Offshore wind power or offshore wind energy is the energy taken from the force of the winds out at sea, transformed into electricity and supplied into the electricity network onshore.
If you look out to the North Sea from the UK’s East Coast, you’ll see line upon line of these immense white wind turbines.
You can discover more about the technology used to harness the wind’s energy by reading our article on how wind turbines work.
Absolutely. Offshore wind power is a constantly renewable and infinite energy source, and the conversion of wind into power creates no harmful greenhouse gas emissions. As we work to tackle climate change and reduce greenhouse gases, offshore wind power will play an essential role in our future electricity generation.
The advantages of offshore wind farms are:
The disadvantages of offshore wind farms are:
According to the latest available energy trends figures from the Department for Business, Energy and Industrial Strategy (BEIS), the share from offshore wind generation increased from 9.7% in the third quarter of 2019 to 11 per cent in the third quarter of 2020. That compares to 5.6% for solar and 12.7% for bioenergy and waste.
2020 saw the record for the highest ever level of wind generation broken several times during the year – most recently on 18 December (17.2GW) – while 26 August saw wind contributing its highest ever share to the electricity mix (59.9%).
The UK has the largest installed capacity of offshore wind in the world, with around 10GW in operation off its coasts. The North Sea is seen as the engine room of the UK’s green and resilient future economy, leading the world in offshore wind technology.
Germany is the second country with cumulative installed offshore wind capacity, with China a close third.
Hornsea 1 in the North Sea is the world’s largest offshore wind farm. Off the coast of Lincolnshire, it has 174 turbines, covers 407 square kilometres and provides 1.2GW of green energy. That’s enough to provide sustainably-sourced electricity for more than a million homes.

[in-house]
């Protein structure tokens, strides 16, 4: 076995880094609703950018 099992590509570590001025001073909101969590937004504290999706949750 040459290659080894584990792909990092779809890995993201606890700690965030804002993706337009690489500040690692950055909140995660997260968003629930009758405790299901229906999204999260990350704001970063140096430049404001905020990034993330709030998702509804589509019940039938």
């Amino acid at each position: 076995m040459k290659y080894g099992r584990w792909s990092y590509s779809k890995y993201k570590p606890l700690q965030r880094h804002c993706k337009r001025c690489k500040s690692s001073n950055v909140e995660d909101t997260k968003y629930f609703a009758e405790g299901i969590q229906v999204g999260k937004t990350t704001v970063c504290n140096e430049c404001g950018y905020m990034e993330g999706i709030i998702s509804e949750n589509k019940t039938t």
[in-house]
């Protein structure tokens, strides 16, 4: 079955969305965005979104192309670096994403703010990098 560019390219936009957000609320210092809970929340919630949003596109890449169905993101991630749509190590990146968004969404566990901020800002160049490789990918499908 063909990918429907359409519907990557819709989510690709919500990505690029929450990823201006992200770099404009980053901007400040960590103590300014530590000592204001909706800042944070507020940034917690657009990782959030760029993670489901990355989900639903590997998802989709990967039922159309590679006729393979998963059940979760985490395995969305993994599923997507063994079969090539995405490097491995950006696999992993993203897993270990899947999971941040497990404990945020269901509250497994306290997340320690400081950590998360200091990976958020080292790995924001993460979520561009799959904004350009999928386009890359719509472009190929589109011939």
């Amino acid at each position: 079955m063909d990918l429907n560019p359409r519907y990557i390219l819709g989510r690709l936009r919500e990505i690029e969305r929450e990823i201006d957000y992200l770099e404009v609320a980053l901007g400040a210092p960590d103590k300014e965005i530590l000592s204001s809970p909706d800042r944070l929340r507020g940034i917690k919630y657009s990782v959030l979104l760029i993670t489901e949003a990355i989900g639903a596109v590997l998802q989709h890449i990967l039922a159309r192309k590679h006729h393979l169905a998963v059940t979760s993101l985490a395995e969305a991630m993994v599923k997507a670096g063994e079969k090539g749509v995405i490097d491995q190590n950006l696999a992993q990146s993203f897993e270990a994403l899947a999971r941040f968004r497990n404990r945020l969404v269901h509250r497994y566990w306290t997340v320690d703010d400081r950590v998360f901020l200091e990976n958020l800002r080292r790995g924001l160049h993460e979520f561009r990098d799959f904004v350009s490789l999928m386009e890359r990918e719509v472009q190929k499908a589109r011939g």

The UK and its European neighbours have been working together on the flow of green and clean electricity from offshore wind farms. You can read more about the engineering feats involved in interconnectors.
Yes, the government has set an ambitious target to deploy 40GW of offshore wind by 2030 – four times more than the 10GW we currently produce and enough to power every home at current electricity usage levels. The UK currently produces enough offshore wind power to provide electricity for 7 million homes.
The Climate Change Committee has advised the UK will need 140GW to meet net zero by 2050; as demand will increase as we shift to clean energy to drive our electric vehicles, heat our homes and power our energy intensive industries, such as data centres.
Floating offshore wind turbines are an exciting technology development. These will allow wind farms to be tethered to the seabed and positioned further out to sea in deeper waters where winds are stronger, thus boosting offshore wind power capacity even further.
And the offshore wind industry will be propelled forward – literally - by the creation of taller wind turbines with huge wind blades. The Haliade-X 13MW has been successfully tested and will be supplied to Dogger Bank wind farm, off the Yorkshire coast. A single sweep of its 107-meter long blades will be able to power the average UK household for more than two days.
Interconnectors – huge deep undersea cables that bring electricity onshore – will play an increasing role in developing capacity between the UK and its European neighbours, and reducing electricity costs for homes and businesses.
Nicola Shaw, Executive Director, UK, says: “In 2020 alone, National Grid’s interconnectors have prevented more than 1 million tonnes of CO2 emissions, equivalent to planting 50 million trees or taking almost 700,000 cars off the road.
“By 2025, will have 8GW of interconnector capacity to Norway, Denmark, France, the Netherlands and Belgium, which we estimate will prevent around 100 million tonnes of CO2 emissions between now and 2030.”
In addition, two new electricity undersea highways from Scotland to England, SEGL1 and SEGL2, will be operational by 2030.
Minimising the impact on local communities and creating positive relations, principally on the east coast of the UK, while creating the infrastructure to transport extra electricity from the coast to cities cost-effectively, all while creating local jobs, are some of the challenges.
Nicola Shaw says: “We welcome the ambition and believe that, while challenging, it is achievable. The scale of projects in the pipeline is unprecedented. And it’s a stretching target that will need the right regulatory, planning and policy framework to support the requisite investment, both on and offshore, without losing the good will of communities.
“There is a huge increase in the amount of electricity cable that the industry needs to produce to support this – enough cable to run from Portsmouth to Perth in Australia!”